City given boost from mortgage bailout
The US government’s bailout of two mortgage lenders has prompted a global market rally that could signal a turning point to the current turmoil.
On Sunday, US Treasury Secretary Henry Paulson confirmed a $200 billion investment in mortgage giants, Freddie Mac and Fannie Mae, which together finance nearly 50% of all mortgages in the US. The deal will see the capital used to help keep the two firms solvent.
President George Bush has admitted that, without government intervention, the two lenders posed an unacceptable risk to the American economy. This is the third time the government has pumped money into the struggling US economy this year. In March it acted following the collapse of Bear Sterns and in July made initial efforts to help Freddie Mac and Fannie Mae.
The investment, which is over 25 times the size of the Northern Rock rescue package, means the US government now effectively owns around half of US mortgage debt.
The rescue package has prompted a rally on the European and Asian stockmarkets, with banking stocks feeling the benefit.
In the UK, the FTSE 100 jumped nearly 4%, with shares in Royal Bank of Scotland and HBOS up 13%.
Jeremy Tigue, head of global equities at F&C Investments, says the US government’s actions are extremely significant and could “signal a real turning point”.
“The scale of the rescue means it removes a huge amount of systemic risk from the global financial system,” he explains. “It also provides support to the ailing US housing market by ensuring mortgages will still be available, albeit at more expensive levels than in the past.”
However, Tigue adds that the US economy looks set to remain fragile for the foreseeable future
In another piece of good news, official UK data revealed that the cost of products leaving factories fell in August – suggesting that inflation at factory-level could have peaked. The fall is the result of cheaper crude oil.
Nur Ata, an economist at the Centre for Economic Business Research, says if inflationary pressures at the factory gate have reached their peak, then this should start to feed through to retail prices in the coming months.
“We expect that the slowing global and UK economy will alleviate the inflationary pressures in the medium term,” Ata adds. “This will allow the Bank of England to make rate cuts possibly before the end of the year to support the slowing UK economy."
Gordon Brown also indicated his optimism in the forward to the 2008 Labour Party conference.
He writes: “I am confident that we can come through this difficult economic time and meet these challenges a stronger, more secure, and fairer country than ever before.”
An increase in the general level of prices that persists over a period of time. The inflation rate is a measure of the average change over a period, usually 12 months. If inflation is up 4%, this means the price of products and services is 4% higher than a year earlier, requiring we spend and extra 4% to buy the same things we bought 12 months ago and that any savings and investments must generate 4% (after any taxes) to keep pace with inflation. Since 2003, the Bank of England has used the consumer prices index (CPI) as its official measure of inflation (see also retail prices index).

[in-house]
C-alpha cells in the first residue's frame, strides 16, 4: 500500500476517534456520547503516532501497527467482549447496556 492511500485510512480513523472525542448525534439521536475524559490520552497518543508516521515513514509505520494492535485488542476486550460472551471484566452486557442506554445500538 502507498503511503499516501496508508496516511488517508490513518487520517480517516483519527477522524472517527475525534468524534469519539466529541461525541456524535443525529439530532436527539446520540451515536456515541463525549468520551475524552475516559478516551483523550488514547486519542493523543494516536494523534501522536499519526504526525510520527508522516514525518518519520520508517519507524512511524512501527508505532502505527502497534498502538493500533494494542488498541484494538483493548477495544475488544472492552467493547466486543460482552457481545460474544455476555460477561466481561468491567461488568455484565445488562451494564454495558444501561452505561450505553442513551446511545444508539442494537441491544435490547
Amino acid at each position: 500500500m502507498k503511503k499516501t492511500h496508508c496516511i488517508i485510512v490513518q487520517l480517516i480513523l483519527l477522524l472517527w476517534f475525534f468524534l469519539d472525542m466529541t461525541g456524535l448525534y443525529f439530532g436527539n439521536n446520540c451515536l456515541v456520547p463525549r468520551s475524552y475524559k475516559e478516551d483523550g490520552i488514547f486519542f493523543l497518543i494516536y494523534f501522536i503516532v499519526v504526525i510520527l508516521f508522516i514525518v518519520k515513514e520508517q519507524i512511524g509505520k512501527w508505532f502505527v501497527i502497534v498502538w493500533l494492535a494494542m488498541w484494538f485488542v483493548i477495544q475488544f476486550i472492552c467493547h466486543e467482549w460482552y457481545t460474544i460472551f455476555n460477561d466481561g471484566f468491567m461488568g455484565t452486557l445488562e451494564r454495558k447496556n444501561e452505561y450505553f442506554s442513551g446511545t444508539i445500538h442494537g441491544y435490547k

A market-weighted index of the 100 biggest companies by market capitalisation listed on the London Stock Exchange. It is often referred to as “The Footsie”. The index began on 3 January 1984 with a base level of 1000; the highest value reached to date is 6950.6, on 30 December 1999. The index is “weighted” by how the movements of each of the 100 constituents affect the index, so larger companies make more of a difference to the index than smaller ones. To ensure it is a true and accurate representation of the most highly capitalised companies in the UK, just like football’s Premier League, every three months the FTSE 100 “relegates” the bottom three companies in the 100 whose market capitalisation has fallen and “promotes” to the index the three companies whose market capitalisation has grown sufficiently to warrant inclusion. Around 80% of the companies listed on the London Stock Exchange are included in the FTSE 100.
An interchangeable term for shares (UK) or stocks (US). Holders of equity shares in a company are entitled to the earnings and assets of a company after all the prior charges and demands on the company’s capital (chiefly its debts and liabilities) have been settled. To have equity in any asset is to own a piece of it, so holders of shares in a company effectively own a piece proportionate to the number of shares they hold. (See also Shares).